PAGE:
I have to get off the Internet, y'all. Truly from politics to medical issues, most of what you (& by you I mean me) encounter online isn't representative of reality. Diabetes is scary. It puts a mama in a heightened state of alertness that, I imagine, is her new normal forever & ever. You have to be vigilant, but you also have to talk yourself down from ledges on which you've needlessly placed yourself. Ideally you need to learn to keep your head, get some perspective, & stop looking at worst case scenarios online. It doesn't help that I was once hospitalized for a MRSA case of mastitis, so I know how bad things can get if what is initially a seemingly minor issue languishes, is misdiagnosed, etc. My mind leaps, as I suppose most mama's minds do, but usually the places we land when we leap are irrelevant to the issue at hand & only serve to mentally incapacitate us at a time when our child needs us to be strong & confident about how things will play out. 

Diabetes is all about balance. It is an unending game of keeping the blood sugar in a healthy range, not too low, not too high. You're walking a tightrope, & many days things are being thrown at you that make the balancing act that much harder. A cold. A stomach virus. A skin infection. Stress. Puberty. Growth spurts. 

In addition to the numbers game, there is a second balancing act you have to teach your diabetic child. You have to demonstrate for your diabetic child how to be watchful, to check for skin issues, to stay on top of her numbers, to check for ketones when needed, but to also, well, live. There are some days diabetes will consume the day, & these days make you all the more thankful for the days when things seem almost easy. 

When I say I need to get off the Internet, what I mean is I need to redirect my Internet activities. The Internet is far more than scary rash pictures & political bickering. For example, exploring local real estate & buying furniture are both worthwhile Internet activities. I should update you & let you know the house I love so much was interested in buying is under contract. Someone else made an offer before Trey & I did, so unless that contract falls through, our current home will be our home for the foreseeable future. On an unrelated note, next week we'll discuss the ethics of praying that a real estate contract falls though. Oh, I am kidding. The offer Trey was planning to make may've made the home owner laugh loudly anyway, so our buying the house was far from a sure thing. 

Finally, on the home front, I am in the middle of what inevitably happens when I spend a lot of time in my house after a busy period during which I could have passed a dead person in my entryway repeatedly & been just fine leaving him there on the floor to enjoy his eternal rest. We've been rearranging furniture & cleaning out closets &, you know, hanging up my sweater that's been on the floor since last December.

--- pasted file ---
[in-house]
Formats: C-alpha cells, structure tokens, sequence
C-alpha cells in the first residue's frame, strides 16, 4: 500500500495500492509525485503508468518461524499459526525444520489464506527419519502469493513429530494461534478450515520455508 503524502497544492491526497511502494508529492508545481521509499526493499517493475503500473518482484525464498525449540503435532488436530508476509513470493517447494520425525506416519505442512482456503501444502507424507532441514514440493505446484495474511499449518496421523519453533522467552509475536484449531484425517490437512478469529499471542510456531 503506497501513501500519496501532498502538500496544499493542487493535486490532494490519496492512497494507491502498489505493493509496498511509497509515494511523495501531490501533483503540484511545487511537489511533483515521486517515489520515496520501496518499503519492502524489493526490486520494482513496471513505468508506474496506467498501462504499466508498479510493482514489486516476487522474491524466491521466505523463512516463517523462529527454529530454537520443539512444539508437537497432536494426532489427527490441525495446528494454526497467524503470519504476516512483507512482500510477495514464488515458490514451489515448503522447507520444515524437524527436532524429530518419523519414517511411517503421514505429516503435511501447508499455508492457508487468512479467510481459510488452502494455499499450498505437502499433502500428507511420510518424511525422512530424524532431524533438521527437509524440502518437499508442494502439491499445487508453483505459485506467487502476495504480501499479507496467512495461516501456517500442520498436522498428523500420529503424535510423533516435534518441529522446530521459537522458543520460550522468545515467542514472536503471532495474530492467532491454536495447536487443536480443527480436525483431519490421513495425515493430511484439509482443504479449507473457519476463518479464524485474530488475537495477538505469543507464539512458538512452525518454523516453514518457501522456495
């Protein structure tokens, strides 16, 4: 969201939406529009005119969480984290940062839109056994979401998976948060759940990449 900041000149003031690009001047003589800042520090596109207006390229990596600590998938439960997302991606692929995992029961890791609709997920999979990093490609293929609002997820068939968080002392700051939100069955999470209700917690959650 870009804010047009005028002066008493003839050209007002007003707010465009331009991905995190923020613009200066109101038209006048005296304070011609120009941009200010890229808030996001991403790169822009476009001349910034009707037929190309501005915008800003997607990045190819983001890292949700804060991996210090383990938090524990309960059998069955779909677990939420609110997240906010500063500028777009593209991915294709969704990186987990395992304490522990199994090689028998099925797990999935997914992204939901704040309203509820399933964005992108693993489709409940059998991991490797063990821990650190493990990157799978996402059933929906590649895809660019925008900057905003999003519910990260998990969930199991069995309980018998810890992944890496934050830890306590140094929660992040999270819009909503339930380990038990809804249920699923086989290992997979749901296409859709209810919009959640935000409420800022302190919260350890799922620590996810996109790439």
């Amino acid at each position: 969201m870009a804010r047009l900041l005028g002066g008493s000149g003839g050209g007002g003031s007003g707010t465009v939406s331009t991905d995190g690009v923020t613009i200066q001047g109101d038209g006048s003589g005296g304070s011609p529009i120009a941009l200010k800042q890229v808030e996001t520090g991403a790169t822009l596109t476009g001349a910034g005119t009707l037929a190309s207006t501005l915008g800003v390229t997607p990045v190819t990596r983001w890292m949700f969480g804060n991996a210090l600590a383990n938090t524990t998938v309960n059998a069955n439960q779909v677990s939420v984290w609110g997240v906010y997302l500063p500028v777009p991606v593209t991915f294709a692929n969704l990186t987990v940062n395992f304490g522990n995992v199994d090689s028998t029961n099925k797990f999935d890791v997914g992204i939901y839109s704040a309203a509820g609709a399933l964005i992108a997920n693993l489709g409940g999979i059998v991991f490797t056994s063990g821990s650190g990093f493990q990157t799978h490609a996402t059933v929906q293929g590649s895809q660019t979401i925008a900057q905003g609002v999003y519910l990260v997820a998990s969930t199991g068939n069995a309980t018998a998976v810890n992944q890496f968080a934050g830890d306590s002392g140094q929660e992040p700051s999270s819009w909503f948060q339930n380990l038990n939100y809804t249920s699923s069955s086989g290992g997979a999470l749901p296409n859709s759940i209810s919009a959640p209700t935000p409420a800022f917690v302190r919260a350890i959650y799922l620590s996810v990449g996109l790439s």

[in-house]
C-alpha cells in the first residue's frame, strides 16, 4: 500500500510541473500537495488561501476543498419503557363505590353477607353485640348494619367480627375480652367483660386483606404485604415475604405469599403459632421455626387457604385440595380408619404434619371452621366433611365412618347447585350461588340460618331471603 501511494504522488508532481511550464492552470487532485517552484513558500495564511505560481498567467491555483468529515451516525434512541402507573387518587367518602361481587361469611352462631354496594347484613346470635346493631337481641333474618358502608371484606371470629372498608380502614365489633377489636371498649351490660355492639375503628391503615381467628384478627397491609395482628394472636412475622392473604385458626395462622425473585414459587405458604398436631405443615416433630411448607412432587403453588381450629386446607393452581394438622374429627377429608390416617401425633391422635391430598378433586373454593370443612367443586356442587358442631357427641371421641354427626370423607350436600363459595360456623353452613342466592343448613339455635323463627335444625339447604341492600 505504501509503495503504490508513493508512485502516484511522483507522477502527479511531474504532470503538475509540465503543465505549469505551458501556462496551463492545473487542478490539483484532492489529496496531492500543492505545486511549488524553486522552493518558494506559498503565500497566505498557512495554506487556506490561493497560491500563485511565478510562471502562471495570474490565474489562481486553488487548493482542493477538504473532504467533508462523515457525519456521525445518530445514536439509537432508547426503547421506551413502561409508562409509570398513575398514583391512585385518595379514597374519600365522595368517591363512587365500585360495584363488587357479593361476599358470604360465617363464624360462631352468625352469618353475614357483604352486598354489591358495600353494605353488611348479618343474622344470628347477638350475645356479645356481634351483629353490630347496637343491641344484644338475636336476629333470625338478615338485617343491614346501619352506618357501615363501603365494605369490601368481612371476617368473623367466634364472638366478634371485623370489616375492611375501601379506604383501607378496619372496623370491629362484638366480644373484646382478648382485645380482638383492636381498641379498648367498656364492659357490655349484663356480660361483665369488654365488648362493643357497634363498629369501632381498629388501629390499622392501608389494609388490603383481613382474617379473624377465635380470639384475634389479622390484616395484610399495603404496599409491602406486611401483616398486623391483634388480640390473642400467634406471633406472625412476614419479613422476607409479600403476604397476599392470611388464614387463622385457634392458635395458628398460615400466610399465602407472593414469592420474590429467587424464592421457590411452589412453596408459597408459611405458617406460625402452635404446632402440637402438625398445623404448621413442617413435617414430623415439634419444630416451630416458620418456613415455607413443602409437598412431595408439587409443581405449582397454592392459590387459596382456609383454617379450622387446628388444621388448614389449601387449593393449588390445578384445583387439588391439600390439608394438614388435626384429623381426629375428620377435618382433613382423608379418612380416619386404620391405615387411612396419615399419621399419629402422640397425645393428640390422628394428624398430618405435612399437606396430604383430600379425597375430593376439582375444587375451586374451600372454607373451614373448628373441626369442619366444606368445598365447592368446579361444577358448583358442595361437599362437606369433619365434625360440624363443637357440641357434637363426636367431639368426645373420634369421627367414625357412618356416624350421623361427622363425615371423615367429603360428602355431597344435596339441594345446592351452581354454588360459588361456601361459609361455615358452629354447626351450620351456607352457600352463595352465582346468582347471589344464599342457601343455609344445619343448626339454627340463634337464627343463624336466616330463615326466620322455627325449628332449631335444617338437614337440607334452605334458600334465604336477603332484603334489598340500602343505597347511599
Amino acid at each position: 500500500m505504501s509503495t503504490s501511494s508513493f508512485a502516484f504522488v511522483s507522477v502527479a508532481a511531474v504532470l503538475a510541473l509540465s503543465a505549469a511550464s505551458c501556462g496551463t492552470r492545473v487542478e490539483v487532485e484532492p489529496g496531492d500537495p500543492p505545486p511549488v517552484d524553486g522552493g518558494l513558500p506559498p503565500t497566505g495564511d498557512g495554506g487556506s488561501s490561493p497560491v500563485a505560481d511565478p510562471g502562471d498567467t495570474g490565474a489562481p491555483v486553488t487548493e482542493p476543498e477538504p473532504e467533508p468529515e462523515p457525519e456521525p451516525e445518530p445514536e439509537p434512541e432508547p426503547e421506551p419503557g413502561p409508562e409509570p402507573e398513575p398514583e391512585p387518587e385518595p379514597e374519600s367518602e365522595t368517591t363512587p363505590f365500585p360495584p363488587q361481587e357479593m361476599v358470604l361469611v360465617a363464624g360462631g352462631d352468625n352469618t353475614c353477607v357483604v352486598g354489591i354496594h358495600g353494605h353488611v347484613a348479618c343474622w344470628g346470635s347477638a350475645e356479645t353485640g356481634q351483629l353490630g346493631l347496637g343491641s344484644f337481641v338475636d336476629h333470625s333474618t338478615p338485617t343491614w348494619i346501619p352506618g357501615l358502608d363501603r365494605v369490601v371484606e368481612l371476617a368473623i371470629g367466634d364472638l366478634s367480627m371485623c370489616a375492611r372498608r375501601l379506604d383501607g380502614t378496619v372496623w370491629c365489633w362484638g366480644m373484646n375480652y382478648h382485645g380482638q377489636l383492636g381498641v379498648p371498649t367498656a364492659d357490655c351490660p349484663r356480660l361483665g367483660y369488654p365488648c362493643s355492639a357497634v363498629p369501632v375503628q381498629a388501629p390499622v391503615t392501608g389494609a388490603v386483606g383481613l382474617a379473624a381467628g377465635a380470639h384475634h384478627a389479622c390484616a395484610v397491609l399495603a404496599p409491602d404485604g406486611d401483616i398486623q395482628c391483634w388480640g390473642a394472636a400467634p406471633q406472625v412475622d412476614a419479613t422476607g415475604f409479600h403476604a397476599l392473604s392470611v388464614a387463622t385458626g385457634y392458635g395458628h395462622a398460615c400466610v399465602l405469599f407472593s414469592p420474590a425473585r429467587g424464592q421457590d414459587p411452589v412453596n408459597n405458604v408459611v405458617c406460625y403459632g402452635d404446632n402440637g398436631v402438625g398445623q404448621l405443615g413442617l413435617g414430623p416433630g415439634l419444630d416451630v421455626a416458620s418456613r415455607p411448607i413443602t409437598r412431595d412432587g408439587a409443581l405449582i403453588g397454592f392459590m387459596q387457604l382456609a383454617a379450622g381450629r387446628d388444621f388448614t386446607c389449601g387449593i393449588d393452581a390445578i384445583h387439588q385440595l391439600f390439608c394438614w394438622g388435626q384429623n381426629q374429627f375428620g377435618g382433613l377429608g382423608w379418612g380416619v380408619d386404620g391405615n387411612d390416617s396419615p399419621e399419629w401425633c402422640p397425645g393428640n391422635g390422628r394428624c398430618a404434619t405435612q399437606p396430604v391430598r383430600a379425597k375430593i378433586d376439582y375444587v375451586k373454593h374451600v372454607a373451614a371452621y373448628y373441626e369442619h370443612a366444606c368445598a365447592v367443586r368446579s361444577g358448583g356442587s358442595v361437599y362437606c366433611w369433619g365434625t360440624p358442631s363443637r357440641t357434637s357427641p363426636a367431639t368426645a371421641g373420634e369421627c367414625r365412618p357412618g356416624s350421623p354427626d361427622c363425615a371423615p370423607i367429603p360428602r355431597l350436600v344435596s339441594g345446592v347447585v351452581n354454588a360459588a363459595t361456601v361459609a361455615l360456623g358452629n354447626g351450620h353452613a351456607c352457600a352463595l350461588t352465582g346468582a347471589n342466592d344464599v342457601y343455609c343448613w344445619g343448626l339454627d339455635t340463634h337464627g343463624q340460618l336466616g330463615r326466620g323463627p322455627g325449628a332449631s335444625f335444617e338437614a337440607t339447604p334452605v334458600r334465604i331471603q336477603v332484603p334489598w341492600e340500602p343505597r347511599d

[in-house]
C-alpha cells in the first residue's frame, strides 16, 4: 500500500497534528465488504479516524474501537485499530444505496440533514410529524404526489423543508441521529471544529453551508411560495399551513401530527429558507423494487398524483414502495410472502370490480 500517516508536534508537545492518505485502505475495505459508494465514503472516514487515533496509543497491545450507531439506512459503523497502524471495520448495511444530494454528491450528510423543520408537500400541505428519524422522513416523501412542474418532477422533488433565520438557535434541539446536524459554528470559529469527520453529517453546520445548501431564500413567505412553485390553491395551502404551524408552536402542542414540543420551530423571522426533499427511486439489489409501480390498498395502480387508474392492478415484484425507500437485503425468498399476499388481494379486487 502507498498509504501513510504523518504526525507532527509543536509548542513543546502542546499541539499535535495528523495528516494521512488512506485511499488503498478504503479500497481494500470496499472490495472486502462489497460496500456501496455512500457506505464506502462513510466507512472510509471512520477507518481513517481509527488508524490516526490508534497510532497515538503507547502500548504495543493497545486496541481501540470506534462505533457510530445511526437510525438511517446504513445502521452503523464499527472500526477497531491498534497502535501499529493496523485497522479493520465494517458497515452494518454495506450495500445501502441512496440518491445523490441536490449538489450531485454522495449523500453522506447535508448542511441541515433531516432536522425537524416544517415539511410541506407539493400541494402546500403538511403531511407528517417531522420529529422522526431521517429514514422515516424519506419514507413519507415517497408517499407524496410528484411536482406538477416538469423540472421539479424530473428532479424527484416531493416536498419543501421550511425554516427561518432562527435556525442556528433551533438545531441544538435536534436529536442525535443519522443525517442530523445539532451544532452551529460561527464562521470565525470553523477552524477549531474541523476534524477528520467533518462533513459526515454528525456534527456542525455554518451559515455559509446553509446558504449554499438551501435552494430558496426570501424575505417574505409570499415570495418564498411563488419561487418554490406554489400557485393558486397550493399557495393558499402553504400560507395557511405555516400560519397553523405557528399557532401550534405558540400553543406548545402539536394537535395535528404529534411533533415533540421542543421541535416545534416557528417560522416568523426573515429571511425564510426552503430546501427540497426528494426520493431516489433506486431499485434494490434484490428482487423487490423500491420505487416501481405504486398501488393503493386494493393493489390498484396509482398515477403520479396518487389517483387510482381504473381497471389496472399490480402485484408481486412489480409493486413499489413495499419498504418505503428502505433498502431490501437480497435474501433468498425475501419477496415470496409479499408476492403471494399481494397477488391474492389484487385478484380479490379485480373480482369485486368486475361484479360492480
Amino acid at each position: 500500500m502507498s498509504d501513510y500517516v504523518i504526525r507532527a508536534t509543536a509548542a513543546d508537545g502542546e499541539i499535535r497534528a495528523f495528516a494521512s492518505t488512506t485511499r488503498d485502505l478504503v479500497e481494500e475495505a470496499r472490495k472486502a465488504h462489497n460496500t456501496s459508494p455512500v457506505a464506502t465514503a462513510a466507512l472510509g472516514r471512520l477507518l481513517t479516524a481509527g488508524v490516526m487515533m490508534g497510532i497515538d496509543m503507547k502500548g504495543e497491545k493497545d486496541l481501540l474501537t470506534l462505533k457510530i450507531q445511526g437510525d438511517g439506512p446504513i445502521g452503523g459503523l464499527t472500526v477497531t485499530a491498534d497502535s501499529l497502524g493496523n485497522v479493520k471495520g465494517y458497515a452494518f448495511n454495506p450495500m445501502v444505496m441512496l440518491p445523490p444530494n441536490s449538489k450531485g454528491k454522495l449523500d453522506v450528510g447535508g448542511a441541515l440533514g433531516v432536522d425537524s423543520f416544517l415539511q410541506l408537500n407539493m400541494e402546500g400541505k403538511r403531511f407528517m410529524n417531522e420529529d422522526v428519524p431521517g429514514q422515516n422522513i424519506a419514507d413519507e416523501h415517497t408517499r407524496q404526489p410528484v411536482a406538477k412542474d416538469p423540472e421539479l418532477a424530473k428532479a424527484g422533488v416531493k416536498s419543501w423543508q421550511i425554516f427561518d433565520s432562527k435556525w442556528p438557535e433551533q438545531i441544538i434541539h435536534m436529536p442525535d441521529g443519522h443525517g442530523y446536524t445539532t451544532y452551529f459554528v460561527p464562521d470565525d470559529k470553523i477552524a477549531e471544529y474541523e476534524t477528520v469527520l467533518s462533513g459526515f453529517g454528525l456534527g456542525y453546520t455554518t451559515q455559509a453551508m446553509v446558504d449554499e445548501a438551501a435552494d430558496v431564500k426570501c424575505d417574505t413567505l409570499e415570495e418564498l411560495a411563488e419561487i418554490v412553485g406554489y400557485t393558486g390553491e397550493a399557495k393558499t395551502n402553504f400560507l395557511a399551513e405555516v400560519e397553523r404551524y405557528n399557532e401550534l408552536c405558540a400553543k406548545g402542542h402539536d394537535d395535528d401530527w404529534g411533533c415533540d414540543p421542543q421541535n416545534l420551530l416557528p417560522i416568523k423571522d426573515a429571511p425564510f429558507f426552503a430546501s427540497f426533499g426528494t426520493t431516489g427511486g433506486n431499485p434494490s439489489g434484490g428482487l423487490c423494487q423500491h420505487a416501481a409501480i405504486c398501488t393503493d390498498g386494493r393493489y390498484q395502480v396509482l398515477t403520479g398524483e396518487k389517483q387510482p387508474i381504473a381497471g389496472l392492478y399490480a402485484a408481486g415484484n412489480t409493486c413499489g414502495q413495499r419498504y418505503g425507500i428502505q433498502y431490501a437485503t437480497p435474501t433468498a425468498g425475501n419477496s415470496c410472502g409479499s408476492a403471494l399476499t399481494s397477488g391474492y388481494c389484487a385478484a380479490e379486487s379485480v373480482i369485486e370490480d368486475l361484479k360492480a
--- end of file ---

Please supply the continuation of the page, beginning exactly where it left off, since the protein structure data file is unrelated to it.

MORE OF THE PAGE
I'll cut to the chase. Reader, I bought a dining table. It's not actually in the house yet, so I don't have any pictures & will save a lengthy discussion of it for another day. Even though we won't be buying the house I wanted, it did me good to walk through it. I have thought long & hard about what I like about the house, & why. I am using that knowledge to make some changes in our current home. We'll talk a little more about those changes once my new table is here. I am also pondering new curtains for the kitchen & dining area. Some rug decisions will be made soon as well.

Finally, I suppose I'll add another H to the list: a heart update. A handful of things that make my heart sing are worthy of a mention. First, Trey & I saw Jurassic World: Fallen Kingdom Saturday afternoon. I'm just going to paste my Facebook comments here:

Well. Jurassic World: Fallen Kingdom is a great movie. It is not as good as 2015's Jurassic World, but it is, to quote Trey, "a worthy successor."

The film has everything you expect: It opens with a dark & eerie scene that makes you squirm & pause to reflect on the amount of popcorn you've already consumed. A handful of folks are eaten almost immediately. Throughout the film humans make highly questionable choices; sometimes these choices lead to the humans being eaten by dinosaurs. There are nefarious characters pretending to care about the welfare of the dinosaurs when truly they just want to turn a profit. There is occasional discussion of the ethics of, you know, playing God. Random children are thrown in the mix, but you know they won't be the ones to actually be eaten by the dinosaurs. A couple whose relationship is initially unclear pauses momentarily to flirt &/or cling to/sleep on each other during a handful of pivotal, often sweaty, scenes. There remains uncertainty about the couple's relationship status as the movie closes, but you don't think too deeply about it because you've just watched so many people die in the clutches of dinosaurs. You go home & half expect a raptor to leap from your closet.